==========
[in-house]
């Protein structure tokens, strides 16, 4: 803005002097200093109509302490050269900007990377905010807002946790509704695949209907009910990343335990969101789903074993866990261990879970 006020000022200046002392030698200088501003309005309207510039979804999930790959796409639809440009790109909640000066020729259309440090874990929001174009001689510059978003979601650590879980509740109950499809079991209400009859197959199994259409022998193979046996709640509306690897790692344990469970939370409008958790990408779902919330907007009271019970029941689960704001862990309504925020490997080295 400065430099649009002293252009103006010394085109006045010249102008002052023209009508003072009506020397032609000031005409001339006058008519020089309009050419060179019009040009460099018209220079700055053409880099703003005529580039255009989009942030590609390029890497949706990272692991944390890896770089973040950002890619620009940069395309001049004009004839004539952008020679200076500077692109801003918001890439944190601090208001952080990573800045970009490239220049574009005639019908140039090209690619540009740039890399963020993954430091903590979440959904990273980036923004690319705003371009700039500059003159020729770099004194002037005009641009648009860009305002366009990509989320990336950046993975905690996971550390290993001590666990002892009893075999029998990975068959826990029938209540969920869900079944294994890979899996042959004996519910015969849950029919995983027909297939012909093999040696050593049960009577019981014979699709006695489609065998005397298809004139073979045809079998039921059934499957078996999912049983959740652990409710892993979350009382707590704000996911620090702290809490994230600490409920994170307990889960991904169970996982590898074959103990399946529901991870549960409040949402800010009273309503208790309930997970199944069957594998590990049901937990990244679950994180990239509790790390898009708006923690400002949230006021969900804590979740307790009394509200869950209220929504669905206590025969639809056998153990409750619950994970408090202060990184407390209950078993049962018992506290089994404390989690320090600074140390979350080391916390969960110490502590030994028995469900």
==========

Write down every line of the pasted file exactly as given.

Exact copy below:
[in-house]
């Protein structure tokens, strides 16, 4: 803005002097200093109509302490050269900007990377905010807002946790509704695949209907009910990343335990969101789903074993866990261990879970 006020000022200046002392030698200088501003309005309207510039979804999930790959796409639809440009790109909640000066020729259309440090874990929001174009001689510059978003979601650590879980509740109950499809079991209400009859197959199994259409022998193979046996709640509306690897790692344990469970939370409008958790990408779902919330907007009271019970029941689960704001862990309504925020490997080295 400065430099649009002293252009103006010394085109006045010249102008002052023209009508003072009506020397032609000031005409001339006058008519020089309009050419060179019009040009460099018209220079700055053409880099703003005529580039255009989009942030590609390029890497949706990272692991944390890896770089973040950002890619620009940069395309001049004009004839004539952008020679200076500077692109801003918001890439944190601090208001952080990573800045970009490239220049574009005639019908140039090209690619540009740039890399963020993954430091903590979440959904990273980036923004690319705003371009700039500059003159020729770099004194002037005009641009648009860009305002366009990509989320990336950046993975905690996971550390290993001590666990002892009893075999029998990975068959826990029938209540969920869900079944294994890979899996042959004996519910015969849950029919995983027909297939012909093999040696050593049960009577019981014979699709006695489609065998005397298809004139073979045809079998039921059934499957078996999912049983959740652990409710892993979350009382707590704000996911620090702290809490994230600490409920994170307990889960991904169970996982590898074959103990399946529901991870549960409040949402800010009273309503208790309930997970199944069957594998590990049901937990990244679950994180990239509790790390898009708006923690400002949230006021969900804590979740307790009394509200869950209220929504669905206590025969639809056998153990409750619950994970408090202060990184407390209950078993049962018992506290089994404390989690320090600074140390979350080391916390969960110490502590030994028995469900």